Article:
This information is for anyone who has a broken (fractured) toe or when the joint comes out of place (dislocated).
Healing usually takes around 6 weeks.
Pain and swelling
Your foot may be swollen and painful. Swelling is often worse at the end of the day. Resting with your foot up, and using ice or cold packs, will help. You can also take pain killers. Mild pain and swelling is normal for 3 to 6 months after your injury.
Speak to your GP or pharmacist for advice on what medicines to take for the pain.
Walking and strapping
Strapping the toes is sometimes needed. This is when you tape your injured toe to the toe next to it. This is only to protect the injured toe and make it more comfortable, not to help healing. If necessary, it is done in the emergency department before you leave hospital.
You can reduce how much you use the strapping as your toe becomes less painful.
You can put weight through your foot. You may find it easier to use crutches or walk on your heel in the early stages.
Start exercise as soon as possible. See Exercises below for details.
Reducing or stopping smoking will help recovery.
For help, talk to your GP or pharmacist, or go to www.smokefree.nhs.uk for more information.
We do not usually book to see patients again. With this injury, most people recover well by following the instructions we give here.
Get advice from your GP if you still have significant pain or swelling after 3 months.
Caring for your injury: week 1 to 2
To make it more comfortable, tape your injured toe to the toe next to it. Do this for the first 2 to 3 weeks, as needed.
Wear a shoe with a stiff sole.
If necessary, put most of your weight on your heel.
Rest your foot, especially in the first 3 days. Raise your foot on a stool or cushions so that it is above the level of your hip. This will help to reduce the swelling.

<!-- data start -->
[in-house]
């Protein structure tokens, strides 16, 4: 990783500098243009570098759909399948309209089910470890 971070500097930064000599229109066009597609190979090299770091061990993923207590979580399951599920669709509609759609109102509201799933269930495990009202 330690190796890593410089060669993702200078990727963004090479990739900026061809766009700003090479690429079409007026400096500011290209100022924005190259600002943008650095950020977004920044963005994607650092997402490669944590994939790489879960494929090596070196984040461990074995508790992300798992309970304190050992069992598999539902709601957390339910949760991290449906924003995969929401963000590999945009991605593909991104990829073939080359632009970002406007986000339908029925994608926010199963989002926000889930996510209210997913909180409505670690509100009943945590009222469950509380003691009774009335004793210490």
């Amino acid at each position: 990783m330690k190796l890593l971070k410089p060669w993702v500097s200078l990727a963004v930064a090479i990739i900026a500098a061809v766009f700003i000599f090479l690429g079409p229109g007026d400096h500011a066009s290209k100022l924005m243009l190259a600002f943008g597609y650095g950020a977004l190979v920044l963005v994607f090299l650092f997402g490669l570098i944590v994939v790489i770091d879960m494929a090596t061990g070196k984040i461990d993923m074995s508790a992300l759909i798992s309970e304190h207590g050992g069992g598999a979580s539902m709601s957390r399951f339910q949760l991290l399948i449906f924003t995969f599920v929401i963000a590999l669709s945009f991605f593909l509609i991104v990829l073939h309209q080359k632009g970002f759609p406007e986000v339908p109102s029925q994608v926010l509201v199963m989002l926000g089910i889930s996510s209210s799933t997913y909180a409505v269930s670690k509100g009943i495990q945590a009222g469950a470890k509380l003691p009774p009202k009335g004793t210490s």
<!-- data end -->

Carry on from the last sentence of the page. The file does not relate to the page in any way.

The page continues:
Early movement of the ankle and foot is important to promote blood flow and reduce the risk of a blood clot. You can find out more including symptoms of a clot at www.nhs.uk/conditions/deep-vein-thrombosis-dvt.
Do these exercises 3 to 4 times a day.
Start straight away.
Move gently and within comfort. You do not need to push into pain.
Point your foot up and down.
Repeat this 10 times.
With your heels together, move your toes apart to turn the foot outwards.
Repeat this 10 times.
Make gentle circles with your foot in one direction and then the other direction.
Repeat this 10 times.
Caring for your injury: week 3 to 6
Stop taping your toes. Try to return to wearing normal shoes.
It is normal to still have mild discomfort and swelling. This may continue for 3 to 6 months.
Activity and exercise
Keep doing your exercises until you have full movement of your foot.
Gradually increase your activity.
Avoid anything that involves impact for 6 to 12 weeks. This includes running, jumping and dancing.
Please speak to a member of staff before or during your visit to the hospital if you require translation.
Please contact the Patient Experience Team on 020 8934 3850 if you need this information in a different format.
For information accessibility please visit Kingston Hospital AccessAble www.accessable.co.uk/kingston-hospital-nhs-foundation-trust
Visit the hospital website, ask a member of staff, or ring us for details.
Switchboard 020 8546 7711
‘Find Us’ page for maps, transport, registering a blue badge, disabled access
Information, advice and support for patients and relatives (PALS) 020 8934 3993
Please speak to a member of staff before or during your visit to the hospital if you require translation support to access Patient Information. Please ring the phone number on your appointment letter, if you have one.
Request More Information
Please contact the Patient Experience Team on 020 893 3850 if you need this information in a different format.
For detailed information on accessibility at Kingston Hospital visit Kingston Hospital AccessAble (https://www.accessable.co.uk/kingston-hospital-nhs-foundation-trust).
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